Friday, July 27, 2018

Less Common Weight Loss Methods

Diet, exercise, lifestyle modification, and anti-obesity drugs are the most common methods employed in the fight against overweight and obesity. Other less commonly used weight loss approaches include bariatric surgery, endoscopic approaches and methods that interrupt the nerve that carries hunger signals to the brain. One new nerve-interrupting approaches freezes that nerve.

Bariatric surgical approaches either shrink the size of the stomach or prevent calories from entering the digestive system. Examples of bariatric surgery include gastric bypass surgery and the sleeve gastrectomy. Endoscopic weight loss approaches are "performed entirely through the gastrointestinal (GI) tract using flexible endoscopes ..." Usually there is no surgical incision associated with Endoscopic weight loss methods. Many of the methods mimic the functions of bariatric surgery.

An example of the hunger-signaling nerve interrupting method is the Vagal Blocking Therapy or VBLOC. VBLOC was developed by EnteroMedics Inc., based in Minnesota. “VBLOC therapy works to control sensations of hunger using a pacemaker-like device your doctor is able to implant during a minimally invasive procedure. This device empowers you to eat less, make healthier choices and lose weight, without the lifestyle implications of traditional weight loss surgeries.”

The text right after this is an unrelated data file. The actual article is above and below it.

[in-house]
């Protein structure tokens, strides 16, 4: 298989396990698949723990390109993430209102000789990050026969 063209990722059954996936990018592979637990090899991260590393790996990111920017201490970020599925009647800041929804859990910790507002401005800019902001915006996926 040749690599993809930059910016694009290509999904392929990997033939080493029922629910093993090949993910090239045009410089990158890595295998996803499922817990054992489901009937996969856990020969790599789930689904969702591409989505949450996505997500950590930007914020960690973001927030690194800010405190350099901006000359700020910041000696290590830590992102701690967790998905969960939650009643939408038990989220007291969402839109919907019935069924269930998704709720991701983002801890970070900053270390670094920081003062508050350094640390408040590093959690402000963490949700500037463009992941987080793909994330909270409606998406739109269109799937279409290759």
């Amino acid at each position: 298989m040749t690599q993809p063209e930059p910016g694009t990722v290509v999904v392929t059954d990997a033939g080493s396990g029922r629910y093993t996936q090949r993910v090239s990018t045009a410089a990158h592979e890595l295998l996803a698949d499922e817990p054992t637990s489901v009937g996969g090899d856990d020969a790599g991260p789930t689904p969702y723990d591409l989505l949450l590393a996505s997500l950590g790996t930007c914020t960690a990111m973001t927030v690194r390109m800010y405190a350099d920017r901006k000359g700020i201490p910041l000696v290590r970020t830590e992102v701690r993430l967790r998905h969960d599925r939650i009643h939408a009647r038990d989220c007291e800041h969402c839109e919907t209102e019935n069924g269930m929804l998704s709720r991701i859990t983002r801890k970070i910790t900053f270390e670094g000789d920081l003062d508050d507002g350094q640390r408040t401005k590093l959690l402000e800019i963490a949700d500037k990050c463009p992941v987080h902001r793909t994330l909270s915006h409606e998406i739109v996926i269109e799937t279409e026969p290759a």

Another example of the hunger-signaling nerve interrupting approach is one where one of the nerves that carry hunger signals to the brain is frozen. “During the procedure, an interventional radiologist inserts a needle through the patient's back and, guided by live images from a CT scan, uses argon gas to freeze the nerve, known as the posterior vagal trunk. This nerve, located at the base of the esophagus, is one of several mechanisms that tells the brain that the stomach is empty.”

In a preliminary study consisting of ten subjects with a BMI range of 30 to 37, the average weight loss was 3.6 percent.  According to the investigators, “Freezing the nerve that carries hunger signals to the brain may help patients with mild-to-moderate obesity lose weight ... . The treatment was determined safe and feasible in the initial pilot phase.”

More studies are planned. And if the nerve-freezing approach is effective, we will have another tool in our weight loss arsenal. 

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